$\newcommand{\Span}{\mathrm {span}}$Consider only finite dimensional vector spaces with a "ordinary" field (like $\mathbb{R}$ or $\mathbb{C}$). Moreover I appreciate a discussion based only on elementary Linear Algebra like exposed on [1] or [2].

So, you have then Vector spaces, subspaces, the $\Span(W)$ set, the notion of a Linear Independent set of vectors (and, conversely, the notion of Linear dependent set of vectors).

With these notions (and elementary set theory) we can construct some other vector structures:

$1)$ The Sum of two subspaces: $U + W$

$2)$ The Direct Sum of two subspaces $U \oplus W$

$3)$ A basis for a vector space.

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Now, a basis for a vector space $V$ is a set $\mathcal{B} = \{u_{1},...,u_{n}\}$ which are linear independent and spans the entire $V$. There's a theorem which says that given a basis for $V$, each vector of $V$ is written uniquely as a linear combination of the elements of $\mathcal{B}$:

$$v = a_{1}u_{1}+...+a_{n}u_{n} \tag{1}$$

That's because $v\in V$, the $\Span(\mathcal{B}) = V$ and the set of vectors $\mathcal{B}$ is linear independent, so the scalars $a_{1},...,a_{n}$ are defined for each element of $V$.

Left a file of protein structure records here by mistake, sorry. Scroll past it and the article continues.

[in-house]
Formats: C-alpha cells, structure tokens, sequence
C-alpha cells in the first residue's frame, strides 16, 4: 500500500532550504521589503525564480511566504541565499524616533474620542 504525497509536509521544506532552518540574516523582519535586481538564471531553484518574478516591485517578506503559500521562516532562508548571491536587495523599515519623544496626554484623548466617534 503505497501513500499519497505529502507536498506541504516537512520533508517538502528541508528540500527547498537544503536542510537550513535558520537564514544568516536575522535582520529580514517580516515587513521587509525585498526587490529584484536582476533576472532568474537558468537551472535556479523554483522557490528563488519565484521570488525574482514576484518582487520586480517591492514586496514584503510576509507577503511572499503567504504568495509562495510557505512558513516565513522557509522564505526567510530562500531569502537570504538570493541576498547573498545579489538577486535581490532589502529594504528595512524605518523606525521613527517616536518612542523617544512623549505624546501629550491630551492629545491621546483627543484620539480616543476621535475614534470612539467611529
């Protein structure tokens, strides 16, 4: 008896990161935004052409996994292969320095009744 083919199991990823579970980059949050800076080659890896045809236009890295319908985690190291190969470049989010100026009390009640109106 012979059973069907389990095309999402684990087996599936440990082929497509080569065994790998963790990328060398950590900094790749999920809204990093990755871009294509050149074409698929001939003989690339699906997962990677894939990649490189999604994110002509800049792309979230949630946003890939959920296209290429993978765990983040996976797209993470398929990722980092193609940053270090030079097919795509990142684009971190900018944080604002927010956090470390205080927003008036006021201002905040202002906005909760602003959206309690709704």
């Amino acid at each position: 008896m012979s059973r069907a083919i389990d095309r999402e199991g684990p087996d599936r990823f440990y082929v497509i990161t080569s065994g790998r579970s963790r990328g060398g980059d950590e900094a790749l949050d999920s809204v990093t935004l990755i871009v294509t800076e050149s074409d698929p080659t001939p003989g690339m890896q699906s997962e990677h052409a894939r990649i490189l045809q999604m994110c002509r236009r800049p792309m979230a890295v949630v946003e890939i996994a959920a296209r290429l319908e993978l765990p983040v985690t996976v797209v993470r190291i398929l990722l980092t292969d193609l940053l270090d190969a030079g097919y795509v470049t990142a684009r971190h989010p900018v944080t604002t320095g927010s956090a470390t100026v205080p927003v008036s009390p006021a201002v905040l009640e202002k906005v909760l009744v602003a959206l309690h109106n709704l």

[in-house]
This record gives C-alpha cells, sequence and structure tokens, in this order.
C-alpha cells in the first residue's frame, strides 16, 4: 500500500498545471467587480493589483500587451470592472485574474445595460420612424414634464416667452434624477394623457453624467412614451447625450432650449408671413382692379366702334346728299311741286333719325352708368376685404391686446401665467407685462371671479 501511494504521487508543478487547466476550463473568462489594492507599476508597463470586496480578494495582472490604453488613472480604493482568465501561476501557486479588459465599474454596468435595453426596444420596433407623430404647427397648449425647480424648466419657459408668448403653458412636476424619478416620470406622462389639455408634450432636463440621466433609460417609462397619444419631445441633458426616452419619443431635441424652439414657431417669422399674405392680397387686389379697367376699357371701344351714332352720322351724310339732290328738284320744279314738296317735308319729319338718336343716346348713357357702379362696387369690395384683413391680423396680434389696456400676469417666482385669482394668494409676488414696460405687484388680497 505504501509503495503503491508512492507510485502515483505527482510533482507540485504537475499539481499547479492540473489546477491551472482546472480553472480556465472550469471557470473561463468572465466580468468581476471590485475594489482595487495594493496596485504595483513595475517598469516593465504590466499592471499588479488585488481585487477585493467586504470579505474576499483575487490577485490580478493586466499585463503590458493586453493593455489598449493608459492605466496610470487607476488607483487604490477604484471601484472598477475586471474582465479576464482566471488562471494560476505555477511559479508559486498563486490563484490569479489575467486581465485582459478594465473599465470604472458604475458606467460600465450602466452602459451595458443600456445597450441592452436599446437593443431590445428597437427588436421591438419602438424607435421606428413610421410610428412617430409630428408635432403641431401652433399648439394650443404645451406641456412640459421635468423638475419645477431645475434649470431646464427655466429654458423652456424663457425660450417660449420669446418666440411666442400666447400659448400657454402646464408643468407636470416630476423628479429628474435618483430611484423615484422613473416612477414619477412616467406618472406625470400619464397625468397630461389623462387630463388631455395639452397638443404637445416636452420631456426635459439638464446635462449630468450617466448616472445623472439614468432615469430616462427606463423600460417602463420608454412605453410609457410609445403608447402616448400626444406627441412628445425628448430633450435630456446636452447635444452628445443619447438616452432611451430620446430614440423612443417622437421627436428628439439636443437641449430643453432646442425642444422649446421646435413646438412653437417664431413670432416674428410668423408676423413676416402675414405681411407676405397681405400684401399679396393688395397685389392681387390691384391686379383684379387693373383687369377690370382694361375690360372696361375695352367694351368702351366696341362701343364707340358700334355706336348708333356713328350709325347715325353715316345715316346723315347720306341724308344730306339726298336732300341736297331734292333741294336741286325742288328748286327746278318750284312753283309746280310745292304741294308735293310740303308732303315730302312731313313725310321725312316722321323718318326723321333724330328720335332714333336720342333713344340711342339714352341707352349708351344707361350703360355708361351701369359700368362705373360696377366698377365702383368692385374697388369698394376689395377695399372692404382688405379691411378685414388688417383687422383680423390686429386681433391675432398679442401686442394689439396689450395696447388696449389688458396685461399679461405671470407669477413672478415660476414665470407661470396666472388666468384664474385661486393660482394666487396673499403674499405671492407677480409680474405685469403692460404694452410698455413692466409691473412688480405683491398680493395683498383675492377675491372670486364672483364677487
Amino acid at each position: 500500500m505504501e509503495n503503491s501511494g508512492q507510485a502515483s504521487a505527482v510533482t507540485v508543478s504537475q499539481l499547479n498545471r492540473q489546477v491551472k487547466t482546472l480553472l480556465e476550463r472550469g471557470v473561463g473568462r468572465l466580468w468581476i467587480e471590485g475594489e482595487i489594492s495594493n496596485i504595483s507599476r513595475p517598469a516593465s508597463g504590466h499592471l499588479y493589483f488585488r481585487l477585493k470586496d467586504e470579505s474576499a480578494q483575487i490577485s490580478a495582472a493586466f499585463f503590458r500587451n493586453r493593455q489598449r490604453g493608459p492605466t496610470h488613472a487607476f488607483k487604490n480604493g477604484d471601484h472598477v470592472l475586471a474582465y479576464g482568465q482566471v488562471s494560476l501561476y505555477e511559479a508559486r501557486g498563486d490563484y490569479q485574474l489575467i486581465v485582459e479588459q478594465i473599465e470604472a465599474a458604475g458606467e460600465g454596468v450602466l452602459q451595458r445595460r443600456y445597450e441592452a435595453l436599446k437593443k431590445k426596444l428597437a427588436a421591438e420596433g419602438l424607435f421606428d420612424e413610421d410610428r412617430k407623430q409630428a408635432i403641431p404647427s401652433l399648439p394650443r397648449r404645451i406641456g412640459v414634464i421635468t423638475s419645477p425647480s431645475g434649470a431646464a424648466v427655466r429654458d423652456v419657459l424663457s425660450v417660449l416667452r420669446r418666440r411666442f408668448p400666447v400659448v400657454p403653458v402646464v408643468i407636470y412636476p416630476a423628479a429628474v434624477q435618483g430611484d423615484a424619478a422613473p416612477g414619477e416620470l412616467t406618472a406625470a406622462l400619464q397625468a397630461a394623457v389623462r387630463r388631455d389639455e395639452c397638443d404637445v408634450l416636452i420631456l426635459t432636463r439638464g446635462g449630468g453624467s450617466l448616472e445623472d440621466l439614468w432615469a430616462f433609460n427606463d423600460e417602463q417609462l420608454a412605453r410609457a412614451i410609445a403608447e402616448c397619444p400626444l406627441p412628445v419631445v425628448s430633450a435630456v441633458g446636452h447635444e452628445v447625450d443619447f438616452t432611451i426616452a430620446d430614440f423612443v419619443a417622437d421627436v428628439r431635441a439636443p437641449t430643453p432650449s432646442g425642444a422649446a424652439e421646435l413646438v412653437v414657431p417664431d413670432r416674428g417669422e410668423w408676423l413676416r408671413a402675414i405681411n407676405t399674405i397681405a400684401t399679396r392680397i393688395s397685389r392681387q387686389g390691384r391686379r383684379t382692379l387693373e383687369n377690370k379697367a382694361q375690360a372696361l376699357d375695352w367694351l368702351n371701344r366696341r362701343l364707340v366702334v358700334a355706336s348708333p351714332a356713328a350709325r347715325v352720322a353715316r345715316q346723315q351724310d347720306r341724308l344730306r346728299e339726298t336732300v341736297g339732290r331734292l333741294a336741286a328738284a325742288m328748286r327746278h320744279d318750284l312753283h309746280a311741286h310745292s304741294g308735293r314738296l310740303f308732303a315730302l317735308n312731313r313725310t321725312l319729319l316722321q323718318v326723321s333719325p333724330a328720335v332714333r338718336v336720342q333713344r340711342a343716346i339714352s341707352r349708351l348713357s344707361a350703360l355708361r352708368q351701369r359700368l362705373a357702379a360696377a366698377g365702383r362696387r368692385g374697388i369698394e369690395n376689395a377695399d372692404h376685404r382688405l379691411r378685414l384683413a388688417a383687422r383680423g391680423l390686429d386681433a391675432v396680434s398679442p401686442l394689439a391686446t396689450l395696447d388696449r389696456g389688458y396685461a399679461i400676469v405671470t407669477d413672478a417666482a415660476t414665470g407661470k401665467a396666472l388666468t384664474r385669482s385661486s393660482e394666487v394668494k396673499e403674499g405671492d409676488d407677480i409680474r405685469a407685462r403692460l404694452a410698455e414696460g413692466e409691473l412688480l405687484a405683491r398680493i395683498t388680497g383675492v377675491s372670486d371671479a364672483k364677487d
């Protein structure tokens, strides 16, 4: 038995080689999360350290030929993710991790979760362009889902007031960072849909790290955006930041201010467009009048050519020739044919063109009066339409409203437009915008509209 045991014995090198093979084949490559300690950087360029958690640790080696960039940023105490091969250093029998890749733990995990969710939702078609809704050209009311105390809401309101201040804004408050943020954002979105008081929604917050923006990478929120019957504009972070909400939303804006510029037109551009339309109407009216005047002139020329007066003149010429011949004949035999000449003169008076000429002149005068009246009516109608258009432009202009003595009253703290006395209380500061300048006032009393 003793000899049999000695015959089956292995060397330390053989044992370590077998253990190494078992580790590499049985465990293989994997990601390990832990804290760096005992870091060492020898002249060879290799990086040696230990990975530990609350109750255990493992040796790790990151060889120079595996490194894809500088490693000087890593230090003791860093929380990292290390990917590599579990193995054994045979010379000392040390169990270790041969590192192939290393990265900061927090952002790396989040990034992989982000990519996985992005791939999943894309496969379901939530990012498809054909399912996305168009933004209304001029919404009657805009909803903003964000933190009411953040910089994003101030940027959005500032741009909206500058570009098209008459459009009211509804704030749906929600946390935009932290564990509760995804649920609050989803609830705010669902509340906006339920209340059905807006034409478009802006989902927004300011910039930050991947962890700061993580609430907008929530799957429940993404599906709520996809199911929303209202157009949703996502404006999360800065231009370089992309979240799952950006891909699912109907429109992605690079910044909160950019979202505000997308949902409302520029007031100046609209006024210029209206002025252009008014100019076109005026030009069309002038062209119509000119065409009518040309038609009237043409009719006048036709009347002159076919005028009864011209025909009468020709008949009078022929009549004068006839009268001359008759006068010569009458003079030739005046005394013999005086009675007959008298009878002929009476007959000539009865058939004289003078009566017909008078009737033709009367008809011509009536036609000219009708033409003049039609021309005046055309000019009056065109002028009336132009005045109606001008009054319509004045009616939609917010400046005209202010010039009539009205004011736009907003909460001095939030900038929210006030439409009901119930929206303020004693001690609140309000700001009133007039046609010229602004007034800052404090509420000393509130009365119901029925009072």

Meanwhile, there's another notion of "each vector of $V$ is written uniquely", this notion is given by vectors of direct sums. Now, my professors wrote an interresting equation, and he said that the following equation have the same notion as $(1)$. This equation is:

$$v \in \Span(\{u_{1}\}) \oplus ... \oplus \Span(\{u_{n}\}) \tag{2}$$

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My question is: why $(2)$ is equivalent to $(1)$, concerning the notion of "an vector uniquely determined" ?

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[1] HOFFMAN & KUNZE - Linear Algebra

[2] PAUL HALMOS - Finite Dimensional Vector Spaces

  • 1
    $\begingroup$ Are you sure equation (2) shouldn't have the symbol $\in$ rather than $=$? $\endgroup$
    – Mark S.
    Sep 6, 2019 at 1:24

1 Answer 1


$\newcommand{\span}{\rm {span}}$ Suppose $V $ is a vector space and $V=\span\{u_1,u_2\}$($u_1$ and $u_2$ are assumed to be linearly independent). Consider the subspaces $\span\{u_1\}$ and $\span\{u_2\}.$ Suppose $v\in \span\{u_1\}\cap\span\{u_2\}$. Then $$v=a_1u_1=a_2u_2\implies a_1u_1-a_2u_2=0.$$ Since $u_1$ and $u_2$ are linearly independent, $a_1,a_2=0$ and hence $v=0$. So $\span\{u_1\}\cap\span\{u_2\}=\{0\} $ and $V=\span\{u_1\}+\span\{u_2\}$. So what can you conclude now?

Conversely, suppose $V=\span\{u_1\}\oplus\span\{u_2\}$. Then any element can be written as a sum of elements $a_1u_1$ and $a_2u_2$ uniquely(here $a_i $ is a scalar). In particular, we can write $0=0u_1+0u_2$ and since it is unique, we can conclude that $u_1$ and $u_2$ are linearly independent.


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